Tennessee Musky Fishing | Cold Water Musky Tactics
As temperatures continue to cool during January and February Tennessee muskies make moves towards deeper structure and cover. Keep in mind the inclination to stage on deeper elements can be disrupted by dramatic fronts that will shift a forage bases preferred location. However generally speaking trophy class Tennessee musky are haunting the deeper break-lines of our waterways.
Deep is a relative term as some Tennessee musky waters may max out at a mere 10 – 15 feet and others present anglers with a bottomless abyss. Having an understanding of where the deep holes, pockets and pools are located on any given body of water and how they relate their surrounding structure is imperative. Map study and comprehension may be the single most important factor in contacting trophy class fish during the winter months. Finding deep holding areas that are tantalizingly close to a shallow shelf and other complex structural elements in any body of water is the first mission of any winter muskie angler.
The tendency for late season Tennessee musky is to hold in these deeper areas during the majority of the day while making periodic movements to a shallower structure to feed if environmental conditions allow. It should be noted that not all deep to shallow transitional areas will be productive based solely on their topography as other key elements need to be in alignment to make these areas productive.
1.Forge fish such as shad, walleye and rough fish need to be consistently making moves in and out of or holding in these deep to shallow zones.
2.Current which is at play on the vast majority of Tennessee’s musky lakes and rivers can dictate whether the above-mentioned forge will use a particular transitional zone. Too much current and bait fish will seek calmer waters, where a lack of current adjacent to an area will make it a less desirable ambush or feeding zone for winter muskies.
3.Consistency is hard to come by in Tennessee in regards to water levels but the more consistent an area is in regards to depth and temperature can dictate how productive it is throughout the winter months. Fluctuation will always take place due to seasonal rain and snow fall however if a transitional areas shallow food shelf becomes high and dry muskies holding in the adjacent deep water will often move on to greener pastures.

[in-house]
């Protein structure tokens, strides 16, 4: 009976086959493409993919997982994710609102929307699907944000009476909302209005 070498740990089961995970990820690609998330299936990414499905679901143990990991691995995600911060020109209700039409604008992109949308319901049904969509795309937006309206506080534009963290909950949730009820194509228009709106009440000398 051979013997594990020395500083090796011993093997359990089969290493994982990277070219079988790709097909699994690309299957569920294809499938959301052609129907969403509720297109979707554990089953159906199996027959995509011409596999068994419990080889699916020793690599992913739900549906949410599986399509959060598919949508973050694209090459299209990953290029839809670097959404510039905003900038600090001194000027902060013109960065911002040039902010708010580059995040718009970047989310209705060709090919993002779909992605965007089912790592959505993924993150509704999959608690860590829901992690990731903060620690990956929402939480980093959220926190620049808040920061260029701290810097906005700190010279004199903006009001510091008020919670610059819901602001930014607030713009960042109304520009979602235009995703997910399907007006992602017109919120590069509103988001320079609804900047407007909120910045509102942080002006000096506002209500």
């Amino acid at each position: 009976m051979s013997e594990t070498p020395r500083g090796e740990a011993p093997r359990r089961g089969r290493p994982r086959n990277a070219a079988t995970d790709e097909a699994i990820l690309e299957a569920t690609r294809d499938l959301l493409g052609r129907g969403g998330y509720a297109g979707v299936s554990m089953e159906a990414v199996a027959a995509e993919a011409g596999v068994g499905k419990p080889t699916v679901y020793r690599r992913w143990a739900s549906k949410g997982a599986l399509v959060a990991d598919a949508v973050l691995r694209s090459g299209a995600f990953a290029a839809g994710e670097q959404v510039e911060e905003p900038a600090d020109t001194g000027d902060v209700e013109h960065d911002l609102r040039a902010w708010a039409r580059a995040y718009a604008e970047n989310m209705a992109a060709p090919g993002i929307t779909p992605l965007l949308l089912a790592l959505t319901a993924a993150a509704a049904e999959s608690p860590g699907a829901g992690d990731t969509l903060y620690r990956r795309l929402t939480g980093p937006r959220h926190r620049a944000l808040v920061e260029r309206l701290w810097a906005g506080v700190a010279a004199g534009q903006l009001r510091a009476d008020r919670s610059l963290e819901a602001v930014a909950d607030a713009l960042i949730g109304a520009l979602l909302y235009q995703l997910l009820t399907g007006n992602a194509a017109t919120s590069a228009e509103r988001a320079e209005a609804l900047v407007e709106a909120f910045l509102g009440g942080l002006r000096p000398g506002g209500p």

With these factors in mind make the most of your map study to find littoral zones leading to moderate breaks adjacent to deep holes. Points and bars that connect littoral zones to the main basin or deep holes are also a serious consideration as they can provide Tennessee winter muskies with all the elements, they need to be efficient hunters.
Presenting to Deep Tennessee Muskies:
Barring that you are on the water under perfect conditions and encounter a shallow bite scenario the majority of your presentations need to meet the following requirement.
1. The ability of achieve a deep running depth quickly
2. Large vibration profile
3. Hang time / Suspension / Slow Rise
With colder water temps slowing their metabolic rate Tennessee muskies are moving slower than ever. Yes, you may on occasion encounter a musky that is “fired up” and moving like its July but this is simply not the case under most circumstances. Being prepared with the right tools that check all the above mentioned is crucial for success.
A couple presentations that hit all the right notes are:
The Livingston Lures Titan –
The Titan used in conjunction with its included 28 gram deep weight makes this lure plunge deep with a very slow and tantalizing rise. This is a great presentation when muskies are on or near shallower cover, structure. The key to eliciting strikes with the Titan during winter months is being patient and not touching the reel or moving the rod for a few seconds after each pull. Let the Titan “do it’s thing” on the pause with a little bit of slack line. Moderate activity level and even negative and neutral muskies can come unglued when the Titan is hanging there rising ever so slowly.
Chaos Medusa Mid:
The tendency for most late season anglers is to go for the heaviest rubber lures they can find. While this is productive when Tennessee muskies are moving and active it can be the kiss of death when things are “not so hot”. The mid weighting of this lure allows anglers to capitalize on the hang time after the rip of this lure. After each hard pull / sweep of the lure allow some time for the Medusa to hang and them fall at a slower rate. A small amount of slack line will provide the Medusa the chance to fall at different angles which is often the key to generating a strike.
Livingston Lures Viper:
The Viper admittedly is a shallow running bait in most regards but when used by a patient angler it is a deadly Winter presentation. The Viper has a pretty consistent sink rate of 1 foot per second when it is in free fall. With this sink rate in mind, it can be effectively used to contour deeper cover and structure. The Viper has a glide bait side to side walk the dog action but is unique in the regard that this action is achieved by turning the reel. The simplicity of turning the handle and getting a great action means you know this lure is walking side to side deep subsurface allowing you to count it down to contour your target area. This presentation style can be achieved with traditional gliders but is far easier and effective with the Viper.
Tennessee winter musky fishing takes a little homework and some dialed in presentations but the rewards can be huge. Attention should be paid to solar lunar charts when conditions are stable as bite windows often happen during majors this time of year.
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